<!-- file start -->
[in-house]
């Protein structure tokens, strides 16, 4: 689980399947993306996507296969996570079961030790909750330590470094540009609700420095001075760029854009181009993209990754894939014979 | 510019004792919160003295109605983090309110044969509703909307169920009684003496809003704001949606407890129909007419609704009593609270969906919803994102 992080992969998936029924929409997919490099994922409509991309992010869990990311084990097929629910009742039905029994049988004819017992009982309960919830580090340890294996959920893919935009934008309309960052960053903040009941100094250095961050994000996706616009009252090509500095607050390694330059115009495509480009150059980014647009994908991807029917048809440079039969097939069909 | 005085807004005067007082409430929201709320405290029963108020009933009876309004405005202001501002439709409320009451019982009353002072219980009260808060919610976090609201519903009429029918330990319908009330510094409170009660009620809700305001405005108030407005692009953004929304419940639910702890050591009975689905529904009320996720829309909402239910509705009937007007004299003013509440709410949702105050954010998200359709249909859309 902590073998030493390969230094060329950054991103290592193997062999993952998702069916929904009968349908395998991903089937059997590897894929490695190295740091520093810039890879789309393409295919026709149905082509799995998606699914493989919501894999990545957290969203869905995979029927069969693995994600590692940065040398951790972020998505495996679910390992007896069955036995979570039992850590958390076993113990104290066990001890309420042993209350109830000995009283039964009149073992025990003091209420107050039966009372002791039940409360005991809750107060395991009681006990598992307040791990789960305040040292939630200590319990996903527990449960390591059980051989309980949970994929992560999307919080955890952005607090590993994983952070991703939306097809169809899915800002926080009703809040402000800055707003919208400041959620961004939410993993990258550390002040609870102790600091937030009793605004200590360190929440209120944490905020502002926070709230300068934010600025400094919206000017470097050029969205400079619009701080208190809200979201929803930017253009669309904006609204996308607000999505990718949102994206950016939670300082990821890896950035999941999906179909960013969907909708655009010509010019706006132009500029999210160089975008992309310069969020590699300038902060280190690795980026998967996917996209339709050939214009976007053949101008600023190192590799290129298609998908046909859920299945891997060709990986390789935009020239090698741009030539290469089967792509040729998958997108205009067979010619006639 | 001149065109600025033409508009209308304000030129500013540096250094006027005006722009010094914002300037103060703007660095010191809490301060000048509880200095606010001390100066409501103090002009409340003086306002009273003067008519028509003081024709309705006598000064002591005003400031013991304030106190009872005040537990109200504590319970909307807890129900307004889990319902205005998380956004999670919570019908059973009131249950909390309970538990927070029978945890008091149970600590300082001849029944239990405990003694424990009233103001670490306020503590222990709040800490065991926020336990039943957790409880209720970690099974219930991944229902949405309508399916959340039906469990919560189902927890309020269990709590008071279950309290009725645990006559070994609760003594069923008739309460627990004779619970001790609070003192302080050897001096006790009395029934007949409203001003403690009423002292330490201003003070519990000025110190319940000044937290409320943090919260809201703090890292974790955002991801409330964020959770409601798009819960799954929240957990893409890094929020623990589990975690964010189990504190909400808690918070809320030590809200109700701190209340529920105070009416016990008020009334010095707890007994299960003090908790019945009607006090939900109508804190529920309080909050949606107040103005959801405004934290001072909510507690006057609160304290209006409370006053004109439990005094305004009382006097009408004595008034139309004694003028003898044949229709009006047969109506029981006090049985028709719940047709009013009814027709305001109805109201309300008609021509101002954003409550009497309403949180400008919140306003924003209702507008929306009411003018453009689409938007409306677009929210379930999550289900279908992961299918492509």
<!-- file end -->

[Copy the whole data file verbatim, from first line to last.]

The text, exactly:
[in-house]
């Protein structure tokens, strides 16, 4: 689980399947993306996507296969996570079961030790909750330590470094540009609700420095001075760029854009181009993209990754894939014979 | 510019004792919160003295109605983090309110044969509703909307169920009684003496809003704001949606407890129909007419609704009593609270969906919803994102 992080992969998936029924929409997919490099994922409509991309992010869990990311084990097929629910009742039905029994049988004819017992009982309960919830580090340890294996959920893919935009934008309309960052960053903040009941100094250095961050994000996706616009009252090509500095607050390694330059115009495509480009150059980014647009994908991807029917048809440079039969097939069909 | 005085807004005067007082409430929201709320405290029963108020009933009876309004405005202001501002439709409320009451019982009353002072219980009260808060919610976090609201519903009429029918330990319908009330510094409170009660009620809700305001405005108030407005692009953004929304419940639910702890050591009975689905529904009320996720829309909402239910509705009937007007004299003013509440709410949702105050954010998200359709249909859309 902590073998030493390969230094060329950054991103290592193997062999993952998702069916929904009968349908395998991903089937059997590897894929490695190295740091520093810039890879789309393409295919026709149905082509799995998606699914493989919501894999990545957290969203869905995979029927069969693995994600590692940065040398951790972020998505495996679910390992007896069955036995979570039992850590958390076993113990104290066990001890309420042993209350109830000995009283039964009149073992025990003091209420107050039966009372002791039940409360005991809750107060395991009681006990598992307040791990789960305040040292939630200590319990996903527990449960390591059980051989309980949970994929992560999307919080955890952005607090590993994983952070991703939306097809169809899915800002926080009703809040402000800055707003919208400041959620961004939410993993990258550390002040609870102790600091937030009793605004200590360190929440209120944490905020502002926070709230300068934010600025400094919206000017470097050029969205400079619009701080208190809200979201929803930017253009669309904006609204996308607000999505990718949102994206950016939670300082990821890896950035999941999906179909960013969907909708655009010509010019706006132009500029999210160089975008992309310069969020590699300038902060280190690795980026998967996917996209339709050939214009976007053949101008600023190192590799290129298609998908046909859920299945891997060709990986390789935009020239090698741009030539290469089967792509040729998958997108205009067979010619006639 | 001149065109600025033409508009209308304000030129500013540096250094006027005006722009010094914002300037103060703007660095010191809490301060000048509880200095606010001390100066409501103090002009409340003086306002009273003067008519028509003081024709309705006598000064002591005003400031013991304030106190009872005040537990109200504590319970909307807890129900307004889990319902205005998380956004999670919570019908059973009131249950909390309970538990927070029978945890008091149970600590300082001849029944239990405990003694424990009233103001670490306020503590222990709040800490065991926020336990039943957790409880209720970690099974219930991944229902949405309508399916959340039906469990919560189902927890309020269990709590008071279950309290009725645990006559070994609760003594069923008739309460627990004779619970001790609070003192302080050897001096006790009395029934007949409203001003403690009423002292330490201003003070519990000025110190319940000044937290409320943090919260809201703090890292974790955002991801409330964020959770409601798009819960799954929240957990893409890094929020623990589990975690964010189990504190909400808690918070809320030590809200109700701190209340529920105070009416016990008020009334010095707890007994299960003090908790019945009607006090939900109508804190529920309080909050949606107040103005959801405004934290001072909510507690006057609160304290209006409370006053004109439990005094305004009382006097009408004595008034139309004694003028003898044949229709009006047969109506029981006090049985028709719940047709009013009814027709305001109805109201309300008609021509101002954003409550009497309403949180400008919140306003924003209702507008929306009411003018453009689409938007409306677009929210379930999550289900279908992961299918492509």